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Original Article
Dose-time-response association between occupational asbestos exposure and pleural mesothelioma
  1. Aude Lacourt1,
  2. Emilie Lévêque1,2,
  3. Elie Guichard2,
  4. Anabelle Gilg Soit Ilg3,
  5. Marie-Pierre Sylvestre4,5,
  6. Karen Leffondré2
  1. 1 University Bordeaux, INSERM, Bordeaux Population Health Research Center, team EPICENE, UMR 1219, Bordeaux, France
  2. 2 University Bordeaux, ISPED, INSERM, Bordeaux Population Health Research Center, team Biostatistics, UMR 1219, Bordeaux, France
  3. 3 Santé publique France, French national public health agency, Saint-Maurice, France
  4. 4 Department of Social and Preventive Medicine, Montreal School of Public Health, University of Montreal, Montreal, Canada
  5. 5 Research Center, University of Montreal Health Center (CRCHUM), Montreal, Canada
  1. Correspondence to Dr Aude Lacourt, Equipe EPICENE cancer et environnement, UMR U1219 - Bordeaux Population Health Center, Université Bordeaux, Bordeaux 33076, France; aude.lacourt{at}inserm.fr

Abstract

Objectives Early occupational exposure to asbestos has been shown to be associated with an increased risk of pleural mesothelioma (PM), which suggests that the timing of exposure might play a role in the dose–response relationship. However, none studies has evaluated the relative impact of increasing the annual intensity of occupational exposure to asbestos at each time of the whole exposure history. Yet such evaluation would allow the comparison of the risks of PM associated with different longitudinal profiles of occupational exposure to asbestos. Our objective was to estimate the time-dependent relative impact of asbestos exposure intensity over the whole occupational history and to compare the resulting estimated risks of PM associated with different profiles of exposure, using data from a large French case–control study.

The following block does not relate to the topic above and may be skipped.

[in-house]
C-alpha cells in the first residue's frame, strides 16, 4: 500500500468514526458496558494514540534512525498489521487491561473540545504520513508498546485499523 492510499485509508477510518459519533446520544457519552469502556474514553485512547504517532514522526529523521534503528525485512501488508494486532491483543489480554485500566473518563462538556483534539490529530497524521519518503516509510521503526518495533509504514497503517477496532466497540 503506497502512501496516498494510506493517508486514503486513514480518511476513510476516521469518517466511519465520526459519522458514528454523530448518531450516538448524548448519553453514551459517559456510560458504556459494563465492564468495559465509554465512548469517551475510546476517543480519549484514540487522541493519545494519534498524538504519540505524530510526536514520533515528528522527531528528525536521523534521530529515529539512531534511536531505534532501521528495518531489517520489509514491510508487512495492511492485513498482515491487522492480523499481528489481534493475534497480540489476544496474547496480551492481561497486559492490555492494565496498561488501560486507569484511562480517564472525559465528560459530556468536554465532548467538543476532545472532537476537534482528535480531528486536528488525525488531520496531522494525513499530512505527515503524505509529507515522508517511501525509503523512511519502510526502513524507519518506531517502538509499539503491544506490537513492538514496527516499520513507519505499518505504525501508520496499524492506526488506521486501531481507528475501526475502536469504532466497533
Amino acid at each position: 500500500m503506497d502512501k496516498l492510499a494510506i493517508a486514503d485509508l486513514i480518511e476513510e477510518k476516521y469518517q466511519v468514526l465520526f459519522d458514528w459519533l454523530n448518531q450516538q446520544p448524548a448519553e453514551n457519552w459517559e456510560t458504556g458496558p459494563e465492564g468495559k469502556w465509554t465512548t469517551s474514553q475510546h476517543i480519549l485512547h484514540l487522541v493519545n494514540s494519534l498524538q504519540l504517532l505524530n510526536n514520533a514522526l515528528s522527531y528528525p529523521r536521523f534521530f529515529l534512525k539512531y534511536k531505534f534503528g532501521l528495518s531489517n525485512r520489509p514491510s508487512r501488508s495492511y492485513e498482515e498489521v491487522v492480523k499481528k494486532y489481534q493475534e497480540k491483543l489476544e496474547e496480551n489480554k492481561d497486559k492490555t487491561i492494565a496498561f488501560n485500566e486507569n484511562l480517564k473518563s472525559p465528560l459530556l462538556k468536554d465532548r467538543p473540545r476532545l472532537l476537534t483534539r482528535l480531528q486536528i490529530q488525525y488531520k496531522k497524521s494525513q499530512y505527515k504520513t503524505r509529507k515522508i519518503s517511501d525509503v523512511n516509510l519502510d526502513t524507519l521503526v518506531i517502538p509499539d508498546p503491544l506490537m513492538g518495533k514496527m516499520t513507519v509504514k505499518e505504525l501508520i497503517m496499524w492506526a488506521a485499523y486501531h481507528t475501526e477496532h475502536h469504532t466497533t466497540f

Methods This study included 1196 male cases recruited in 1987–2006 and 2369 matched controls on birth year. Occupational exposure to asbestos was assessed using a job exposure matrix and represented in logistic regression models using a flexible weighted cumulative index of exposure.

Results Due to much stronger weights of early doses of asbestos exposure, subjects who accumulated 20 fibres/mL over their entire job history with high doses during the first years and low doses thereafter were at higher risk of PM than those who accumulated most of the doses later (OR=2.37 (95% CI 2.01 to 2.87)).

Conclusion This study provides new insights on the dose-time-response relationship between occupational asbestos and PM and illustrates the importance of considering timing of exposure in its association with cancer risk.

  • Case-control study
  • Men
  • Dose-time-response relationship
  • Asbestos
  • Mesothelioma

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Footnotes

  • Contributors AL performed literature review, drafted the first version of this manuscript and co-supervised all aspects of this manuscript.

    EL performed all statistical analyses presented in the manuscript and contributed to the drafting of the manuscript.

    EG performed preliminary statistical analyses.

    MPS contributed to the implementation of statistical methods and interpretation of results.

    AGS supervised data collection within the French National Mesothelioma Surveillance Program.

    KL supervised all aspects of this manuscript.

    All co-authors participated in the editing and correction of the final text.

  • Funding The French National Research Program for Environmental and Occupational health of Anses with support of the cancer TMOI of the French National Alliance for Life and Health Sciences (AVIESAN) – 2013/1/177.

  • Competing interests None declared.

  • Ethics approval French Data Protection Authority.

  • Provenance and peer review Not commissioned; externally peer reviewed.

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